- Active fund managers are moving away from the time-honoured strategy of portfolio diversification as passive investing threatens their sector.
- Active US funds holding fewer than 35 stocks have nearly doubled in the last decade, the Wall Street Journal reported, citing Morningstar Direct data.
- The shift arrives as exchange-traded funds and robo-advisers offer investors diversified portfolios with little to no fees.
- The concentrated portfolios haven’t proved their superiority over the last decade, underperforming the S&P 500 during market surges and tumbles, according to WSJ.
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Active fund managers are bucking diversification and opting for concentrated stock picks as passive investing grows in popularity.
Their behaviour goes against one of the cardinal rules of investing, which suggests that you can mitigate risk and build a stable portfolio by broadly spreading your wagers. But their hand is being forced by the rise of comparatively inexpensive exchange-traded funds and robo-advisers.
Active US funds holding fewer than 35 stocks have almost doubled in the last decade and their managed assets have nearly tripled, the Wall Street Journal reported Monday, citing Morningstar Direct data.
It’s a strategy that trades stability for volatility – and it hasn’t exactly worked as intended. WSJ finds that the concentrated funds have still underperformed the S&P 500 and their diversified rivals since the ongoing equity bull market commenced in 2009.
Less diversified funds holding 20 stocks or fewer lagged even more, rising an average 133 percentage points less than the S&P 500 over the same period.
The concentrated portfolios also underperformed during the last economic downturn. Active funds with 35 stocks or fewer fell about 2 percentage points less than the average active fund, but fell behind the S&P 500 by about 0.7 percentage points, according to WSJ.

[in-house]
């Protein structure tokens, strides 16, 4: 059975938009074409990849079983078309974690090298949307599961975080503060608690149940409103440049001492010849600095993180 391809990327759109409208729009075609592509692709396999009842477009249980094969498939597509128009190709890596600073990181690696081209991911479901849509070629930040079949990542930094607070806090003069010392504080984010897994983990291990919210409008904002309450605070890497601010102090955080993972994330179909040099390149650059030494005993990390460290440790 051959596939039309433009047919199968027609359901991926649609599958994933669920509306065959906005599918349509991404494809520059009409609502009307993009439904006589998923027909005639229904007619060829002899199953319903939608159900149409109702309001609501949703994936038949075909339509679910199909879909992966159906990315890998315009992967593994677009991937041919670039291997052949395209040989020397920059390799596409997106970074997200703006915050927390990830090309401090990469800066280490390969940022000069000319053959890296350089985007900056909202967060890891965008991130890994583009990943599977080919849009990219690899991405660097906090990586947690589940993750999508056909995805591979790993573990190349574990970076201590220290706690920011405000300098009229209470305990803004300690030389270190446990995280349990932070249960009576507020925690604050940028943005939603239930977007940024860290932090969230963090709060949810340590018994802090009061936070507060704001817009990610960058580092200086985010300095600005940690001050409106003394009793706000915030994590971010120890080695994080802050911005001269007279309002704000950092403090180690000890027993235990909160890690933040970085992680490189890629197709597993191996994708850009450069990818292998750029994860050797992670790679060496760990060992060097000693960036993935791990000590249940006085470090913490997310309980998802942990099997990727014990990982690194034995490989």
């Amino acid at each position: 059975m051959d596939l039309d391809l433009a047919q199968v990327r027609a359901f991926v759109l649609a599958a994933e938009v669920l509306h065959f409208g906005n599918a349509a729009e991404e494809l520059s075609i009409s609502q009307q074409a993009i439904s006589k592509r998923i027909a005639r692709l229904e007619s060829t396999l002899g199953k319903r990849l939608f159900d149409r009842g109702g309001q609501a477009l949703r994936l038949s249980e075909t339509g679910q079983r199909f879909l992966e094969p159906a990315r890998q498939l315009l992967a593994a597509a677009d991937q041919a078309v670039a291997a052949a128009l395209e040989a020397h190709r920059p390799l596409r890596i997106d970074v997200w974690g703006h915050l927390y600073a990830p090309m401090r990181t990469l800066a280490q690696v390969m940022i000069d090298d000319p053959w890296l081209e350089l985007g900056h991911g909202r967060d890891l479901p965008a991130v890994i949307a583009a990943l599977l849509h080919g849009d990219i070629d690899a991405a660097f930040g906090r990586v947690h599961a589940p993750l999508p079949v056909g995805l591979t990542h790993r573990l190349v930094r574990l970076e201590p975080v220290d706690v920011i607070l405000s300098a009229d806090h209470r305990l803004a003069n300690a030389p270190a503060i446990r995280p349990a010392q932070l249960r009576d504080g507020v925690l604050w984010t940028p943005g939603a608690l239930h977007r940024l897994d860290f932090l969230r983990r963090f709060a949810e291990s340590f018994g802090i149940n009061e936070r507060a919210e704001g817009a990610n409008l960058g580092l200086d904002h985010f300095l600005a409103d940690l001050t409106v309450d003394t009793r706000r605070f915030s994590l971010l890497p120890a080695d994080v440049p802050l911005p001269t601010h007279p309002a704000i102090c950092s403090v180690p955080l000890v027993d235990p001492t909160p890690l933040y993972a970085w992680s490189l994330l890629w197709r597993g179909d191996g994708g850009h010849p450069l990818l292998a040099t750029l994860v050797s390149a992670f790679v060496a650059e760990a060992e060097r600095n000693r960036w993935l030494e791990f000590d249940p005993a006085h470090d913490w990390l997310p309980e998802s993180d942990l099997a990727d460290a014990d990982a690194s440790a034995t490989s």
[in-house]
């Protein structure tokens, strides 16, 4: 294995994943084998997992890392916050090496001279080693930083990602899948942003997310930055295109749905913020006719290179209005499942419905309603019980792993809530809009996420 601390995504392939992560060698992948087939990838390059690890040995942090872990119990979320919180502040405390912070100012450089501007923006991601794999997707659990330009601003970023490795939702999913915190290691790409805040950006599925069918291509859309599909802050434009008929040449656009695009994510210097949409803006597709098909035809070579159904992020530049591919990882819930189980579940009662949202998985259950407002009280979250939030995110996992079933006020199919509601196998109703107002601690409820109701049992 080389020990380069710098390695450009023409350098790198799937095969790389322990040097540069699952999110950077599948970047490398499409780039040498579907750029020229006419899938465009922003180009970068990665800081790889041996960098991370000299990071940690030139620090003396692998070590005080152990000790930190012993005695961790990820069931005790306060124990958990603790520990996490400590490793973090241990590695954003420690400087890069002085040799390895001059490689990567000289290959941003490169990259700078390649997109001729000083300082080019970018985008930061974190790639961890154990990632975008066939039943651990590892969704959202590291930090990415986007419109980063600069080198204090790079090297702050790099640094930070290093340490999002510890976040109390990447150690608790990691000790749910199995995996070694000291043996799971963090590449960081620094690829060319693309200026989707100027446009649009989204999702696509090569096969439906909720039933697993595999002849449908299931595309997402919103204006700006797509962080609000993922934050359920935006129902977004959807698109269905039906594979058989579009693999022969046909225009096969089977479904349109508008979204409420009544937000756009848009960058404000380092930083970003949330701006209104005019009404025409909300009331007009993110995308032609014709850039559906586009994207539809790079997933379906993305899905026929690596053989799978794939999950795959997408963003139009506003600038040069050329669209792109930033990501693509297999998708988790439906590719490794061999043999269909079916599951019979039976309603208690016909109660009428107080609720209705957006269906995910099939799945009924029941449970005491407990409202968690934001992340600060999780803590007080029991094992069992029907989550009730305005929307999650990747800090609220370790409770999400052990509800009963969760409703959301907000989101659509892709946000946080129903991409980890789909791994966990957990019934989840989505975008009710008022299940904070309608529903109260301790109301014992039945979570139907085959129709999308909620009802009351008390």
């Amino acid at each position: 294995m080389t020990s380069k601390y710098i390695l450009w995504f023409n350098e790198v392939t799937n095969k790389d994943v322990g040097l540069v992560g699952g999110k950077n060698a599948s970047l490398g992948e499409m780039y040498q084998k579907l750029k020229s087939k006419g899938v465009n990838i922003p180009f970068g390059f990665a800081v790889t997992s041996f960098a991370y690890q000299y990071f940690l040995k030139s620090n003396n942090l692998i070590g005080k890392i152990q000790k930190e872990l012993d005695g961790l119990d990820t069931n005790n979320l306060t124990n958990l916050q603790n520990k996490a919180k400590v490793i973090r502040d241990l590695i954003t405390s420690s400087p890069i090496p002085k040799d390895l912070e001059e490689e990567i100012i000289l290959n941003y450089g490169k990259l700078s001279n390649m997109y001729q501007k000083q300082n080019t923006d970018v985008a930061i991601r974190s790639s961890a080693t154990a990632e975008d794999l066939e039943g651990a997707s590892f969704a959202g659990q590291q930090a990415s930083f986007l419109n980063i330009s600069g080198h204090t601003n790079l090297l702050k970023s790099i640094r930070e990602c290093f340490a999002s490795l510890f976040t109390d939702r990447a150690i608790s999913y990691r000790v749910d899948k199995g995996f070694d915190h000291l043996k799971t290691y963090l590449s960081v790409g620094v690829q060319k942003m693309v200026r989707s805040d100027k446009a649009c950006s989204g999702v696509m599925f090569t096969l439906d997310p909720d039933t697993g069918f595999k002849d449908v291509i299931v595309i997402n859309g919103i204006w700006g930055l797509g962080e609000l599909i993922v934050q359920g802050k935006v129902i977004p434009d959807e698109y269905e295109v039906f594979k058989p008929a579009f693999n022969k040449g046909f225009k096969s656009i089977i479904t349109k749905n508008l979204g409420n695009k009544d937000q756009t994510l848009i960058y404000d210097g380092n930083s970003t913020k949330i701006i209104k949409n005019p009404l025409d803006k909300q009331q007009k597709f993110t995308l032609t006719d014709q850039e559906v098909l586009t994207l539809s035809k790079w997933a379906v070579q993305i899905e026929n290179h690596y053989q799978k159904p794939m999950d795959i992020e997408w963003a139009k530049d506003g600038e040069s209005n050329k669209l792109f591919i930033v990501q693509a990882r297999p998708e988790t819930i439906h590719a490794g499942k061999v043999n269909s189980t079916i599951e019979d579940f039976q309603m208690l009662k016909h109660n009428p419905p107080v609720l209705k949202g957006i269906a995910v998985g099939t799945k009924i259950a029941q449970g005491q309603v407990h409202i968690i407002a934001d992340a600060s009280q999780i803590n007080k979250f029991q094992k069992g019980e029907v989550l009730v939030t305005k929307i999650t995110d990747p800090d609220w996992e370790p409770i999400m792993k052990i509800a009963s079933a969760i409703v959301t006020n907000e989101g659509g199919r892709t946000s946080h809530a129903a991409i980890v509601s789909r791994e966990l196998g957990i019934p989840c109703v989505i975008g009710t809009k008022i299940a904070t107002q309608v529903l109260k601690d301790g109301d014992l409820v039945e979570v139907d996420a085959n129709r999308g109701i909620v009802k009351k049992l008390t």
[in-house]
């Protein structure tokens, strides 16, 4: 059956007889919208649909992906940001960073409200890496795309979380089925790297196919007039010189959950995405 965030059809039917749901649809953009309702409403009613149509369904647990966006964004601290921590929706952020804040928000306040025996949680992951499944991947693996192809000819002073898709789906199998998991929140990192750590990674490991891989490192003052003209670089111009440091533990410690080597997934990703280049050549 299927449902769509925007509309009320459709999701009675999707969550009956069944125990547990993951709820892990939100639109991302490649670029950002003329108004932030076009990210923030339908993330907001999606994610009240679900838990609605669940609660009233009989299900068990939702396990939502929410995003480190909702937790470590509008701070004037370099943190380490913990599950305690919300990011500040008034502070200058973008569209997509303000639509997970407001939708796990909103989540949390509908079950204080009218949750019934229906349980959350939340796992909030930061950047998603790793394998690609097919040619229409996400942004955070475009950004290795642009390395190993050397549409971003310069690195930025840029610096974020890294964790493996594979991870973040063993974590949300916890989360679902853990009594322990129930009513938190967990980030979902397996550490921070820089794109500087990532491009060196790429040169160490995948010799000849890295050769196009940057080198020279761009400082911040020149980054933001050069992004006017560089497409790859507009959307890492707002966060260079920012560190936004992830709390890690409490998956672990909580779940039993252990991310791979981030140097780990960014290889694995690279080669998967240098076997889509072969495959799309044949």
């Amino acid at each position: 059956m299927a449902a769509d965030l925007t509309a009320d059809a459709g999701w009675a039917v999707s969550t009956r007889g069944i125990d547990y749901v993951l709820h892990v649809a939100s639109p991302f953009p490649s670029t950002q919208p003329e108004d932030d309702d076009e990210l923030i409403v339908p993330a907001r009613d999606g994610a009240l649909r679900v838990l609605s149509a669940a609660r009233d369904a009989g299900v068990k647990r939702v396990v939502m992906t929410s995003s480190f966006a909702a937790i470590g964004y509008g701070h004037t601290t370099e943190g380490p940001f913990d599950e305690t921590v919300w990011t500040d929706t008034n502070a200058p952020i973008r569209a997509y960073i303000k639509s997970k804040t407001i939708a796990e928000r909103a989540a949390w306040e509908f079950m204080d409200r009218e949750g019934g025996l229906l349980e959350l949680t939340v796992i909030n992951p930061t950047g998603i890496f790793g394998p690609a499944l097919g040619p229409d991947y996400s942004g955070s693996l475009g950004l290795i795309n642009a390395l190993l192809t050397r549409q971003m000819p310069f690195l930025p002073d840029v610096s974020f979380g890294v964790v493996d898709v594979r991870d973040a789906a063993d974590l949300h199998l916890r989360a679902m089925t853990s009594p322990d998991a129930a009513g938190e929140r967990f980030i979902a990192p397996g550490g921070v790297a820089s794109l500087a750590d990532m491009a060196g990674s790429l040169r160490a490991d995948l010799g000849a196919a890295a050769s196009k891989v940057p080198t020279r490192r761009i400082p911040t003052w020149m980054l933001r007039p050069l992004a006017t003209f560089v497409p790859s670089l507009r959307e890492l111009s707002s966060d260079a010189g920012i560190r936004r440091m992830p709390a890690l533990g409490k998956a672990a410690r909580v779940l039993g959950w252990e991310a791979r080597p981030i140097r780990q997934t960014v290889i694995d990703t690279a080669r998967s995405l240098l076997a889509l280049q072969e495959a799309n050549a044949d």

Concentrated funds never seem to win
Recent market tumbles in 2011, 2015, and 2018 saw mixed results between concentrated and diversified active funds, but the condensed funds never outperformed the broad market during the sell-offs. The market contractions showed stock quantity is less important for active funds, Polen Capital portfolio manager Dan Davidowitz told WSJ.
“In the financial crisis you pretty quickly saw that it didn’t matter how many companies you owned, it really mattered how high-quality they were,” Davidowitz told them. The Polen Growth fund holds stakes in Facebook,Alphabet and Microsoft, and has outperformed the S&P 500 since its creation, WSJ reported.
Major firms are also showing new interest in portfolio concentration. UBS’s asset management branch now holds a low-double-digit percentage of its active equity cash in concentrated funds, up from nearly zero in 2009, according to WSJ. Investors feel that a concentrated portfolio can bring the same low-risk benefits of a diversified fund if the stocks included are curated, high-quality firms, UBS Asset Management head of equities Barry Gill told WSJ.
“I believe it’s inevitable that if you fast forward 10 or 15 years, the bulk of surviving active strategies in developed markets will be high-concentration portfolios,” Gill said.
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